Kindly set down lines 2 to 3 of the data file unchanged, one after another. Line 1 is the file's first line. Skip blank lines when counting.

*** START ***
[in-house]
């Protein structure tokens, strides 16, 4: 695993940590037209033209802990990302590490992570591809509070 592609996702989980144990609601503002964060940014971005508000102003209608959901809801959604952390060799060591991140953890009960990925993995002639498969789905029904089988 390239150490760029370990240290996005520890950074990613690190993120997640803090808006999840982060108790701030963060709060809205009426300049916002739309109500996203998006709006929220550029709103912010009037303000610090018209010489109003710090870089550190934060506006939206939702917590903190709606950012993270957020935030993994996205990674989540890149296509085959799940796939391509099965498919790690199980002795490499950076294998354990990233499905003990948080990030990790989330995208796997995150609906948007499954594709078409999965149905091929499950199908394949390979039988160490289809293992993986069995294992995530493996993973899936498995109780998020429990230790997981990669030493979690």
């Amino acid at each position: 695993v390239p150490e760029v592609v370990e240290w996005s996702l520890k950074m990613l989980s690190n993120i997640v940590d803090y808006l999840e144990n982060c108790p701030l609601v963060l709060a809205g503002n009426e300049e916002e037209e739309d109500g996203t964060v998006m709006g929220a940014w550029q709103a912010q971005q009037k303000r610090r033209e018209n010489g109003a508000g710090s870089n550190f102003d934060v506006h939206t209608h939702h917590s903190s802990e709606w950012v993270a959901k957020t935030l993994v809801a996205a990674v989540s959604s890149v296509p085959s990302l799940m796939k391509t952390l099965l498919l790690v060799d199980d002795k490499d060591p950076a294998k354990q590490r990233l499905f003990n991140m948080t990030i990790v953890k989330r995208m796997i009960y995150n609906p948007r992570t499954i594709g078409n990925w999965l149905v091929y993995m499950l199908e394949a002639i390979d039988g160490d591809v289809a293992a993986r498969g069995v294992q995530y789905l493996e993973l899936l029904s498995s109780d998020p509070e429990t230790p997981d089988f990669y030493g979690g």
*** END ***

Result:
């Protein structure tokens, strides 16, 4: 695993940590037209033209802990990302590490992570591809509070 592609996702989980144990609601503002964060940014971005508000102003209608959901809801959604952390060799060591991140953890009960990925993995002639498969789905029904089988 390239150490760029370990240290996005520890950074990613690190993120997640803090808006999840982060108790701030963060709060809205009426300049916002739309109500996203998006709006929220550029709103912010009037303000610090018209010489109003710090870089550190934060506006939206939702917590903190709606950012993270957020935030993994996205990674989540890149296509085959799940796939391509099965498919790690199980002795490499950076294998354990990233499905003990948080990030990790989330995208796997995150609906948007499954594709078409999965149905091929499950199908394949390979039988160490289809293992993986069995294992995530493996993973899936498995109780998020429990230790997981990669030493979690």
């Amino acid at each position: 695993v390239p150490e760029v592609v370990e240290w996005s996702l520890k950074m990613l989980s690190n993120i997640v940590d803090y808006l999840e144990n982060c108790p701030l609601v963060l709060a809205g503002n009426e300049e916002e037209e739309d109500g996203t964060v998006m709006g929220a940014w550029q709103a912010q971005q009037k303000r610090r033209e018209n010489g109003a508000g710090s870089n550190f102003d934060v506006h939206t209608h939702h917590s903190s802990e709606w950012v993270a959901k957020t935030l993994v809801a996205a990674v989540s959604s890149v296509p085959s990302l799940m796939k391509t952390l099965l498919l790690v060799d199980d002795k490499d060591p950076a294998k354990q590490r990233l499905f003990n991140m948080t990030i990790v953890k989330r995208m796997i009960y995150n609906p948007r992570t499954i594709g078409n990925w999965l149905v091929y993995m499950l199908e394949a002639i390979d039988g160490d591809v289809a293992a993986r498969g069995v294992q995530y789905l493996e993973l899936l029904s498995s109780d998020p509070e429990t230790p997981d089988f990669y030493g979690g």